Satellites

RemoveDebris Mission on its way to ISS aboard SpaceX Dragon

SpaceX successfully launched the Dragon cargo capsule aboard it’s Falcon 9 rocket that lifted off from the Cape Canaveral Air Force Station, Florida on Monday. The Dragon spacecraft is filled with 5,800 lbs. (2,630 kilograms) of supplies and science experiments for the International Space Station’s (ISS) Expedition 55 crew which also includes the RemoveDebris satellite weighing around 220 pounds, or 100 kilograms.

The Dragon cargo spacecraft along with the RemoveDebris satellite will arrive at the ISS on Wednesday morning.

Built by a team of European engineers, the RemoveDebris satellite will work to clean up space debris that is a real threat to important satellites as well as manned spacecraft operating in the earth’s orbit. There are currently about 20,000 pieces of debris, sized 10 centimeters or larger, being tracked, orbiting the Earth at speeds of up to 17,500 mph, according to NASA.

The RemoveDebris mission is designed and built by a consortium led by the University of Surrey and funded by the European Commission. It will run a couple of experiments in the coming months to test the utility of nets and harpoons to capture and destroy some of the debris floating around our planet.

In the first test, the main spacecraft will eject a CubeSat that will maneuver to a distance of more than 20 feet, where it will unfurl a balloon. Then the spacecraft will deploy a net to capture the CubeSat. A second minisatellite will test the laser ranging (Lidar) and camera technology needed to monitor the debris in orbit. Another experiment will see a harpoon fired at a piece of debris.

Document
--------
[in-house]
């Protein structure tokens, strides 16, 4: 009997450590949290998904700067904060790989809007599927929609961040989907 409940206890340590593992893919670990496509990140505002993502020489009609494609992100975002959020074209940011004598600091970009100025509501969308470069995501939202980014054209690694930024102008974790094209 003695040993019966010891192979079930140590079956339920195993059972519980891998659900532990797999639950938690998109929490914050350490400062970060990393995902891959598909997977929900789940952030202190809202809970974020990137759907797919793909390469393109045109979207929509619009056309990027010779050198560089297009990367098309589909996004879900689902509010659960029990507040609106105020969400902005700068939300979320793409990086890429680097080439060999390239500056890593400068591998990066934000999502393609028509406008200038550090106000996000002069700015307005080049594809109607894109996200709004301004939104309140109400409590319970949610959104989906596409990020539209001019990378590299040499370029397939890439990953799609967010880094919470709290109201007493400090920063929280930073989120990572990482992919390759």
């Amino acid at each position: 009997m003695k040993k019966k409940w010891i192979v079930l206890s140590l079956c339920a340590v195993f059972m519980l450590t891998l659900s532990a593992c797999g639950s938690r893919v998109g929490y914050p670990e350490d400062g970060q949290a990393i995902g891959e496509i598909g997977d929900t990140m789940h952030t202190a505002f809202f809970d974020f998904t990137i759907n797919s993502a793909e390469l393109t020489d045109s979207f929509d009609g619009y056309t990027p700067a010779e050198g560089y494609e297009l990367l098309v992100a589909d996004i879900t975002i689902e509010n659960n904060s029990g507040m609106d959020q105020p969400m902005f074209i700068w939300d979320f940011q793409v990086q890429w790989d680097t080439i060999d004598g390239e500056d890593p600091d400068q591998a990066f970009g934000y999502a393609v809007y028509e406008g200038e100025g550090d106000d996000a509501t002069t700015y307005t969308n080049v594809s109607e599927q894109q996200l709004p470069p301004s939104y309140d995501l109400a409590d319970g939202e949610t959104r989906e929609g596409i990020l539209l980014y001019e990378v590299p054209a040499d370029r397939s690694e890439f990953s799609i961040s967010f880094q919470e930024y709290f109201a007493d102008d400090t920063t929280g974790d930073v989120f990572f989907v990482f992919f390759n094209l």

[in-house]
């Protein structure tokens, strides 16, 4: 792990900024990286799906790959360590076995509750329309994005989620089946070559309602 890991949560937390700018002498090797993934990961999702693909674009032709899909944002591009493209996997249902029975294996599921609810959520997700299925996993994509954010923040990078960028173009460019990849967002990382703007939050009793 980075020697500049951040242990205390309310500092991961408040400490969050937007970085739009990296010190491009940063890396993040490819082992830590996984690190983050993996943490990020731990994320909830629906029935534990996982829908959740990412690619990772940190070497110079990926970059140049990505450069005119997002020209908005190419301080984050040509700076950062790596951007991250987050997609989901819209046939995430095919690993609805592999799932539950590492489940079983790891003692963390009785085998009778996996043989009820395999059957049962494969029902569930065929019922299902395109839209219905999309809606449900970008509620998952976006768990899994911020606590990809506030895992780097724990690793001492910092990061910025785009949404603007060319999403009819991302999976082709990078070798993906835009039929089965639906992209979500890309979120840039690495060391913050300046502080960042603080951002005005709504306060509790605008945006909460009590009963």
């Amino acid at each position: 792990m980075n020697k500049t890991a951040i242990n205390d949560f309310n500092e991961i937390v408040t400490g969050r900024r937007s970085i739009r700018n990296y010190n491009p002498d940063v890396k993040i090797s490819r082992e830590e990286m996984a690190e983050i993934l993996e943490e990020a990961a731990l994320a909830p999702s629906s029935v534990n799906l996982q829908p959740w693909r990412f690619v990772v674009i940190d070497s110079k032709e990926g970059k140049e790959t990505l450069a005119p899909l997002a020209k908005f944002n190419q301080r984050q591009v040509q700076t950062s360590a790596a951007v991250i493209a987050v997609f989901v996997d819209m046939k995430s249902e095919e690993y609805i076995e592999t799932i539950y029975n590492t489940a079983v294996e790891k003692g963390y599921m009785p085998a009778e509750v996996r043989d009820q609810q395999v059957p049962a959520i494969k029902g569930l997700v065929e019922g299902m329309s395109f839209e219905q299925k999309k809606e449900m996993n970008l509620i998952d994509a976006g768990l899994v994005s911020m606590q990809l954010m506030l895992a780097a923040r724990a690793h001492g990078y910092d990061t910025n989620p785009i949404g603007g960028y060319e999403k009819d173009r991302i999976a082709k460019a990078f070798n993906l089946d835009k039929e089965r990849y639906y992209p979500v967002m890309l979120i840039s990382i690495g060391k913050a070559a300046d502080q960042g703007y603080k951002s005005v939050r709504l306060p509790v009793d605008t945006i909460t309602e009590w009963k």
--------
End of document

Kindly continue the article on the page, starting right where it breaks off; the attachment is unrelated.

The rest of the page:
A large drag sail designed to slow down the debris removing spacecraft as it falls out of orbit, ensuring it burns up on re-entry, will also be tested.

The RemoveDebris satellite is currently slated for deployment from the space station either at the end of May or at the beginning of June.

About the author

Megha Kedia

Megha Kedia

Megha is a seasoned reporter with over six years of experience covering news in technology, science and related fields. At The Space News, Megha covers space research & technology news.

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